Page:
Neill Dunne

Neill Dunne

PhD Thesis Title: A decade of scrutiny: Mobilizing Goffman to study the Big Four’s institutional logics, impression management and strategic framing

Supervisor: Professor Niamh Brennan

External Examiners:
Professor Ingrid Jeacle
Professor of Accounting and Popular Culture
University of Edinburgh Business School

Professor Sylvain Durocher
Telfer School of Management
University of Ottawa,


This three-paper dissertation examines how the Big Four accounting firms (Deloitte, EY, KPMG and PricewaterhouseCoopers) respond to the heightened scrutiny they have faced since 2010. Applying Erving Goffman’s dramaturgical framework and framing theory to previously unexamined contexts, I trace how the Big Four ‘perform’ to European (2010), Irish (2015) and UK (2019) regulators, and unveil the Big Four’s Goffmanesque ‘self’ that emerges from my analysis of their performative activity.

Paper 1 investigates how the Big Four, in Goffmanesque terms, ‘perform’ to multiple audiences. In particular, I examine how the Big Four summon two institutional logics, the professional and commercial logics, to manage two contemporaneous performances entailing differing degrees of ‘front region control’. The research demonstrates how the Big Four accentuate institutional complexity in performances conveyed in annual reviews (high front-region control), but understate it in performances to regulators (low front-region control).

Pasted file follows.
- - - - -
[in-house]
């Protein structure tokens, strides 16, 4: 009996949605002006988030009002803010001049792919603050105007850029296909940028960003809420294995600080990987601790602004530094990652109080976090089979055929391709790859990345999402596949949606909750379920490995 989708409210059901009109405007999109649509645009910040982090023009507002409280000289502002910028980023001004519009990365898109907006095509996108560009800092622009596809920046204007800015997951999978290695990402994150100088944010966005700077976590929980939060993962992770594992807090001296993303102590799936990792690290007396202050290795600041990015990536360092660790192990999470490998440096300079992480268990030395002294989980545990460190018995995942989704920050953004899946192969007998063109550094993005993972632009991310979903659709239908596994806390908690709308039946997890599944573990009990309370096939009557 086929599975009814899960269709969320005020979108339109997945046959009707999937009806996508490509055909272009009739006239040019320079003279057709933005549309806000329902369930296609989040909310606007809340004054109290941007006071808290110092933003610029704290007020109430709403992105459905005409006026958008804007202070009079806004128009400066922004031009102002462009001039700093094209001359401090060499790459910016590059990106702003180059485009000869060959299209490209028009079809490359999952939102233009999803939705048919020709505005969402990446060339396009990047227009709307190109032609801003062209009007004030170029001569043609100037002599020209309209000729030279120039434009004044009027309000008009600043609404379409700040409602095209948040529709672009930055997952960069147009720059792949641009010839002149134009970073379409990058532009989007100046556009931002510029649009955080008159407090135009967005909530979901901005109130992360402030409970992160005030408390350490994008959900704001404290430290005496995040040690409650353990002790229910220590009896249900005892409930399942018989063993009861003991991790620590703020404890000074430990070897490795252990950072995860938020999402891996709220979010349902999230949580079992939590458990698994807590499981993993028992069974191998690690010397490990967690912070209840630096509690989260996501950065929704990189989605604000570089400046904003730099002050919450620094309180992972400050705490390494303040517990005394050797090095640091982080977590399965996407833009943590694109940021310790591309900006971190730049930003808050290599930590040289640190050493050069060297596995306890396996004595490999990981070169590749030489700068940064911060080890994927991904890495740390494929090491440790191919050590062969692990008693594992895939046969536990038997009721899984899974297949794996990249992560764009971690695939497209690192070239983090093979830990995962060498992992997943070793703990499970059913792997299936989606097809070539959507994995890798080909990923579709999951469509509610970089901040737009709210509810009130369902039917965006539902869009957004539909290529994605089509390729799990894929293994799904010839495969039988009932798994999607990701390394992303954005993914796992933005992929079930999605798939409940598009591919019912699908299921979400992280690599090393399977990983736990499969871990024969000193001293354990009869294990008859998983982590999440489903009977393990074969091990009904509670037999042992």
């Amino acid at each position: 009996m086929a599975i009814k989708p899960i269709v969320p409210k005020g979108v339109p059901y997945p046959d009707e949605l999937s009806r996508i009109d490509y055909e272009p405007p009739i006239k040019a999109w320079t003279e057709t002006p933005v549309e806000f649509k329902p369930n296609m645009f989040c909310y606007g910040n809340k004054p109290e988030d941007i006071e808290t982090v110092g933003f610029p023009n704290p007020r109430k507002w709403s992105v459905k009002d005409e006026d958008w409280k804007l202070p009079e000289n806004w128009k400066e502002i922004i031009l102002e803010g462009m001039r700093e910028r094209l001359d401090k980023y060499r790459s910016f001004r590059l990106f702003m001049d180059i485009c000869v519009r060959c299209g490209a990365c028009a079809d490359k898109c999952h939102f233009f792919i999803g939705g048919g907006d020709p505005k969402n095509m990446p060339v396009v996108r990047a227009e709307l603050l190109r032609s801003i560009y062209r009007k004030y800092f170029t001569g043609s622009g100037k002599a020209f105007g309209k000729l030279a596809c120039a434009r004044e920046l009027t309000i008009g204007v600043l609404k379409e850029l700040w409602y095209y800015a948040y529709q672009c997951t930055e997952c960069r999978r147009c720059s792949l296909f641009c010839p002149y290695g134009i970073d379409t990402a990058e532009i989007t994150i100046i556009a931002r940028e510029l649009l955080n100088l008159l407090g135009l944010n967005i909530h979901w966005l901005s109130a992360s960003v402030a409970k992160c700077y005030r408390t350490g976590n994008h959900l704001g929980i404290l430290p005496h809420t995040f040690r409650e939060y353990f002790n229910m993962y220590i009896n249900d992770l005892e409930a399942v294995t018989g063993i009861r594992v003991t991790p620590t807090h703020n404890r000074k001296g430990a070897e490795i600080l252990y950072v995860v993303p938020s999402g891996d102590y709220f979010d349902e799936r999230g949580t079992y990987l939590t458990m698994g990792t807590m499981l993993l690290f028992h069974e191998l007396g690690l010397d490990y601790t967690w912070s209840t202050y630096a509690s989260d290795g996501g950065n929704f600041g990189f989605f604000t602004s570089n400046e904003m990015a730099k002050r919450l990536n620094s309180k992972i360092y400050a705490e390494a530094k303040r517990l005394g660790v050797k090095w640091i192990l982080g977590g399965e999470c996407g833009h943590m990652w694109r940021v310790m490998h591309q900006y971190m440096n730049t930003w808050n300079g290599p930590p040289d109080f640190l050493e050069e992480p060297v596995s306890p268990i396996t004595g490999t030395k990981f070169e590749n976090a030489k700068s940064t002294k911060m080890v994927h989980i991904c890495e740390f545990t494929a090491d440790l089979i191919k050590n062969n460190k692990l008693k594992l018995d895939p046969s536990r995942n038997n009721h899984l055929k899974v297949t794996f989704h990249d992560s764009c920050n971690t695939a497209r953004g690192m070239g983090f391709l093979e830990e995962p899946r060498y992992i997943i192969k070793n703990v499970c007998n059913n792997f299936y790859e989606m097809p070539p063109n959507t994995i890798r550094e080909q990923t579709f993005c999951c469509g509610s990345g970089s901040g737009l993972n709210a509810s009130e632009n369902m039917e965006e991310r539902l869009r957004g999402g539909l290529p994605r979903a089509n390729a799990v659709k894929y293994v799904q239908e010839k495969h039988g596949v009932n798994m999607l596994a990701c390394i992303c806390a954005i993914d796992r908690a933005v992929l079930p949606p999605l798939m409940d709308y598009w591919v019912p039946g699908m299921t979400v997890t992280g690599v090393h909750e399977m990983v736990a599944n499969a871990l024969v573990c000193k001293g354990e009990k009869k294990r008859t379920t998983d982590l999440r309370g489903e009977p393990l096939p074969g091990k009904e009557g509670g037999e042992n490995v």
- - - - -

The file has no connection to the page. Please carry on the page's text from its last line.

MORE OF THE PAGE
In Paper 2, I examine how the Big Four react to public scrutiny pertaining to the Irish banking crisis. I develop a typology of Big Four impression management strategies which I then apply to their public inquiry evidence. I find that the Big Four convey four impressions at the public inquiry: (1) their hands are clean; (2) their hands were tied; (3) their work was good; and (4) their intentions are good. Additionally, in connecting the inquiry findings to the Big Four performance, I conclude that the Big Four’s impression management attained meaningful impact on the inquiry audience.

Paper 3 deploys Goffman’s framing theory to examine how the Big Four resist regulation, and how regulators challenge this resistance. Deploying a turn-taking longitudinal perspective, I find that the Big Four deploy strategic frames to resist unwanted regulation. These frames are robustly disputed by a non-expert regulator. Unlike the impression management strategies considered in Paper 2, I find that the Big Four strategic frames only partially succeed in influencing their audience.

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